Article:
Learn how this Austin restaurant opened and thrived during COVID-19 with DoorDash as their partner.
Based in Austin, Texas, Cocky Teriyaki is known for their tasty Seattle-style chicken teriyaki, a large portion of chicken that’s first marinated, then char-broiled and served with mounds of Calrose rice and a side salad.
Founder Alex Brockway opened Cocky Teriyaki in early 2020 with the dream of bringing this delicious dish to Texas. “I penciled out the numbers and said, if that many people like it in Seattle, there’s got to be a market for it here. The rest is history: we’re doing Seattle-style teriyaki here in Austin.”
Though teriyaki chicken appeals to a wide range of customers—kids and adults alike—Alex had to learn quickly on his feet to pull off a successful launch in the middle of a pandemic. With a 1,500-square-foot facility and limited foot traffic, Cocky Teriyaki needed to establish a strong marketing presence to attract customers, as well as grow their delivery and pickup services.
Alex explains, “The old model—30% food, 30% labor and 30% fixed costs—that's not necessarily an accurate representation anymore.” Instead, he looked to third party partners to help boost his bottom line.
“We embraced technology from the very beginning, because we knew that was the way to be successful in the long run,” Alex notes.
Owner, Cocky Teriyaki
Cocky Teriyaki was one of the first restaurants to embrace DoorDash Self-Delivery, which allowed him to deliver DoorDash orders using his own drivers. “We’re a smaller restaurant, so we did the math on it and we figured if we started delivering just our in-house orders, it would be a sizable savings. Ultimately, Self-Delivery was a great way to get extra support for our operations.” When not delivering orders, Alex’s drivers offer an extra set of hands in the kitchen.
Cocky Teriyaki was also one of the first restaurants to pilot Flexible Fulfillment, which allows a business to toggle between Self-Delivery and Dashers based on radius or time of day.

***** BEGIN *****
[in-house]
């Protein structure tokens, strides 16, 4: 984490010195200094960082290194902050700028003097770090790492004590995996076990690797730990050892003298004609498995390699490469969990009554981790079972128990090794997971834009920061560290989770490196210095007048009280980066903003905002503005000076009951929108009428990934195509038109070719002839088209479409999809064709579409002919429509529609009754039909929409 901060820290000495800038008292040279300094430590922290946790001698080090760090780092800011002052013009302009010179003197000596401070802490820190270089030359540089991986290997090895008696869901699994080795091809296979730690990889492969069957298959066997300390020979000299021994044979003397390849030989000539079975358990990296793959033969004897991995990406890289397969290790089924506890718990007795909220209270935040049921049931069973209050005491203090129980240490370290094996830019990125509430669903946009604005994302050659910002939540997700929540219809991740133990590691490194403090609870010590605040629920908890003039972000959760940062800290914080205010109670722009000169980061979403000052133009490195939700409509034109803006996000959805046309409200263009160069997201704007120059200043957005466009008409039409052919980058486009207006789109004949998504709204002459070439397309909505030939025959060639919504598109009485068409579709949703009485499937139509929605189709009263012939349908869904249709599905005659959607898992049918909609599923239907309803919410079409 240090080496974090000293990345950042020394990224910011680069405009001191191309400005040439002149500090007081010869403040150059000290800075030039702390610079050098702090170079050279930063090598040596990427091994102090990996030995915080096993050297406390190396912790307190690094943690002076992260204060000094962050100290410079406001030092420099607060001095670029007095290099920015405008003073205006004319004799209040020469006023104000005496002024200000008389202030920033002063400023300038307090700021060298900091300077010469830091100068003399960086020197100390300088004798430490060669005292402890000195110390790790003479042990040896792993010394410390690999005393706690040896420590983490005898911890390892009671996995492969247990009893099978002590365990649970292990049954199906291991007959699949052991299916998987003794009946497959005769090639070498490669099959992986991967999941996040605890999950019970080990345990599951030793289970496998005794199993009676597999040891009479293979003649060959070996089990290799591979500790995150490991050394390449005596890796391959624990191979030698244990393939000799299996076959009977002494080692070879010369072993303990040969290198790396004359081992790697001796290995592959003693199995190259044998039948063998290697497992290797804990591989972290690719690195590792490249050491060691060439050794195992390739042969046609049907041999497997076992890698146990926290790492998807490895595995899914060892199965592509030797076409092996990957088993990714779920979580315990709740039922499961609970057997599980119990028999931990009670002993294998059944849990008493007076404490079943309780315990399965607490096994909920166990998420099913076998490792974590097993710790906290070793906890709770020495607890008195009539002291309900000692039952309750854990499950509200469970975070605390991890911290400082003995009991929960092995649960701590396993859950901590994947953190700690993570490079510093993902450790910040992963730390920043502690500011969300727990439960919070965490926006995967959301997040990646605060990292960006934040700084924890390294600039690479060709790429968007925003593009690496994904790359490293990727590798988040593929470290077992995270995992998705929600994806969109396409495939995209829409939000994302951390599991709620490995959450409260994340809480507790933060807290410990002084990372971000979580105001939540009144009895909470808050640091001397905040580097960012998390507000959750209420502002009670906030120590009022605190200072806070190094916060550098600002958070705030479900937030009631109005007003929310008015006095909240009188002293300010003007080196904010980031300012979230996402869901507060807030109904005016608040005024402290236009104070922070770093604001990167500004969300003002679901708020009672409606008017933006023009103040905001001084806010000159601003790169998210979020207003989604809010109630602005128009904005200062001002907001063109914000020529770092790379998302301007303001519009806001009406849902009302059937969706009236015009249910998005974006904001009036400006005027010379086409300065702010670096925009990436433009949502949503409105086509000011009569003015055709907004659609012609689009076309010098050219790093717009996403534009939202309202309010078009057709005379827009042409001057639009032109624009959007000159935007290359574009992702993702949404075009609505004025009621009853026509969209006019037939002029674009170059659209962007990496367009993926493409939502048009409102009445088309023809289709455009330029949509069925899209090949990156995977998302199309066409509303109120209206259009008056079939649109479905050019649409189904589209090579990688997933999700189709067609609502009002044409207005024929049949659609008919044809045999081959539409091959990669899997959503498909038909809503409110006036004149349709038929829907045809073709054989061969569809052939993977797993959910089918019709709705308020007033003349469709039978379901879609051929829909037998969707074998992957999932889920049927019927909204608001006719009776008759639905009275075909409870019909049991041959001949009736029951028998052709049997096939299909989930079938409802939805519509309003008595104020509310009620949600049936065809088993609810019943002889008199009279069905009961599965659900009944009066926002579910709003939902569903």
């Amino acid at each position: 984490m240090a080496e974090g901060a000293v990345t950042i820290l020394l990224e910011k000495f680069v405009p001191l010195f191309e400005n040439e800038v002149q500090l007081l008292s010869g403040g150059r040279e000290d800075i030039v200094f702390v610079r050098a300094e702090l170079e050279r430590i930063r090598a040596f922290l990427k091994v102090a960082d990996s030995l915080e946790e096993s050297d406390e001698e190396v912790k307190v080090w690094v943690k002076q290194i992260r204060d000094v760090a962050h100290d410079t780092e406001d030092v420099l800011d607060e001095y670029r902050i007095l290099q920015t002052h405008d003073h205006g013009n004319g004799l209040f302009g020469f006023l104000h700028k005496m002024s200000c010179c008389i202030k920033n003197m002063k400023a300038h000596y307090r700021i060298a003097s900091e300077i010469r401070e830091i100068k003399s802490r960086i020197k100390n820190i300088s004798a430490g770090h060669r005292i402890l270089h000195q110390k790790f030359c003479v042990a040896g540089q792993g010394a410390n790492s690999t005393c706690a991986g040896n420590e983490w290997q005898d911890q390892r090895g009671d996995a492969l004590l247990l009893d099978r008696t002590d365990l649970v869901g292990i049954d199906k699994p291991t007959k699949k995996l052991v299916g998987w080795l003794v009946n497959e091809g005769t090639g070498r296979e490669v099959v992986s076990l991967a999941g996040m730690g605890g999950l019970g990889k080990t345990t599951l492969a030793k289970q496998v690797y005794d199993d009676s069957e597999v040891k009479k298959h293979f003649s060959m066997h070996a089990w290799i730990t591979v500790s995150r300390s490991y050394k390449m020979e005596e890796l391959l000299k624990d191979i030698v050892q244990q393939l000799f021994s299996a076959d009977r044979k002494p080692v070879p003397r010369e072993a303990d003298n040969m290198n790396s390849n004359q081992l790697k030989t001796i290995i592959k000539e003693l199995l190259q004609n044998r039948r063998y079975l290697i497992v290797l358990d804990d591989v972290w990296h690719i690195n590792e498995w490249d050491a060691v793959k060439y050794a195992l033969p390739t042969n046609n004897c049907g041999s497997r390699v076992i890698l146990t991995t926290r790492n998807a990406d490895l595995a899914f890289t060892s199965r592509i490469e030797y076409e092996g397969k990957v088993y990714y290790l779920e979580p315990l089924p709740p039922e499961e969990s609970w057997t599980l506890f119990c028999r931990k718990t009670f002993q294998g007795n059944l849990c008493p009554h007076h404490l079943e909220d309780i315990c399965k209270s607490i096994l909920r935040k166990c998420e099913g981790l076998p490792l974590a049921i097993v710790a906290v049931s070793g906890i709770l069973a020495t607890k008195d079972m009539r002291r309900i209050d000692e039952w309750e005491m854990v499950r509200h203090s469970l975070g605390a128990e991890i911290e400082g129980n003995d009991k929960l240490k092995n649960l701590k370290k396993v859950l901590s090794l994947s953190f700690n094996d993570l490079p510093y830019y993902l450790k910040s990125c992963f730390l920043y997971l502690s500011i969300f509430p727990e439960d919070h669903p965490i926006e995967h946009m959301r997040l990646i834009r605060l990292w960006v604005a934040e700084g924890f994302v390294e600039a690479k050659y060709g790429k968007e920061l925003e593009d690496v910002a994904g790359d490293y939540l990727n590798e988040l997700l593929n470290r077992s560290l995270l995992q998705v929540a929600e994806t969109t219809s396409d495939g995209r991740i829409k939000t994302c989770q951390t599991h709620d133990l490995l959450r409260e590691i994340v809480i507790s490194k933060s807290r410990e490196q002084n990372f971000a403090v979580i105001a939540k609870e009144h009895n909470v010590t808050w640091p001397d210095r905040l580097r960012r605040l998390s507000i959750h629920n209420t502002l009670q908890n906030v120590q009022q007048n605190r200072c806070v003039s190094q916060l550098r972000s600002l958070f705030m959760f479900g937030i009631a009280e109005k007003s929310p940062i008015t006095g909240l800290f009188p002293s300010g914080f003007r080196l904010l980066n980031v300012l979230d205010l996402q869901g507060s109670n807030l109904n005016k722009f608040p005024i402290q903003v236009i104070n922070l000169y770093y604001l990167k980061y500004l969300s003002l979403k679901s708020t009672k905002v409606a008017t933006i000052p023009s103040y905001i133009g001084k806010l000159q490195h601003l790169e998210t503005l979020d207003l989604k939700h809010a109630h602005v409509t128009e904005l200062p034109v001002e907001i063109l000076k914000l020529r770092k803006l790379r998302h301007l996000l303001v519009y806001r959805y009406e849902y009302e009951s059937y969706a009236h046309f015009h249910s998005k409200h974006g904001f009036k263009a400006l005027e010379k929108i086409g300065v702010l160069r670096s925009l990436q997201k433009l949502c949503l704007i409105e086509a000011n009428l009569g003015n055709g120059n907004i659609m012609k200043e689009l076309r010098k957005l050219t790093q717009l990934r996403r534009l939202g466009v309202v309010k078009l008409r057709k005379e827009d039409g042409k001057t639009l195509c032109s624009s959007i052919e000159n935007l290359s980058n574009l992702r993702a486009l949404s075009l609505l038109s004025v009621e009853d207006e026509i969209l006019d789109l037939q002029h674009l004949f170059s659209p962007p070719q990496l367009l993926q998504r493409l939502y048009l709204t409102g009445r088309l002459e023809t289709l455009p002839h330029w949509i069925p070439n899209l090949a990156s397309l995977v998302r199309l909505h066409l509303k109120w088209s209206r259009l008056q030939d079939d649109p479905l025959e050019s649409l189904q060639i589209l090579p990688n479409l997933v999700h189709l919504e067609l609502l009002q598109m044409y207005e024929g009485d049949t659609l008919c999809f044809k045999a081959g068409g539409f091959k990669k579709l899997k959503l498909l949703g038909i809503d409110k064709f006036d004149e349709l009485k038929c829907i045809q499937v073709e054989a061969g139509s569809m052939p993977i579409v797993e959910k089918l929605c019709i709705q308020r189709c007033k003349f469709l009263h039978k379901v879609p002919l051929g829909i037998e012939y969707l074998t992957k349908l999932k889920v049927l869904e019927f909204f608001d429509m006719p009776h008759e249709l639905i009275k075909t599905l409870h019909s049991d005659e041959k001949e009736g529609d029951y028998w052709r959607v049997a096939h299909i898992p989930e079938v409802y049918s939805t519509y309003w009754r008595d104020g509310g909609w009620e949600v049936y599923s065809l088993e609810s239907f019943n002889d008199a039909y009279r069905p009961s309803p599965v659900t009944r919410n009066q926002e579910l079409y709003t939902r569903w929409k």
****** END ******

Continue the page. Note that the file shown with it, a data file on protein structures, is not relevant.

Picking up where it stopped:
“Setting up the Flexible Fulfillment really was the key to our success with DoorDash,” Alex explains. “We were able to keep our drivers within the most efficient radius. Also, our cars going around with car toppers have been a great marketing strategy. It helps put our name around town.”
Today, Alex also taps into DoorDash marketing tools like “First Delivery Free” to grow and nurture his customer base. He also uses Toast and ItsaCheckmate integrations to keep operations running smoothly across teams and locations.
Today, 50% of Cocky Teriyaki’s orders come from DoorDash, which is twice as much as he gets through other platforms.
Cocky Teriyaki is getting ready to open its next location—a ghost kitchen with a virtual space—thanks in part to orders through DoorDash Self-Delivery. Three additional locations are planned for the coming year.
Because of everything he has learned in the past year, Alex is confident in his ability to generate the same—or better—sales out of his new location. “DoorDash gets two thumbs up in our book for their customer service and willingness to work with restaurants and treat us more as a partner rather than an indentured servant.”
Alex sums it up, “We spent our first year learning how to do it all: market ourselves on the internet, sell food online to be delivered or picked up by a customer, with DoorDash as a partner. That gave us the opportunity to go into one of these virtual kitchens for a significantly lower cost of entry—with both the know-how and the knowledge.”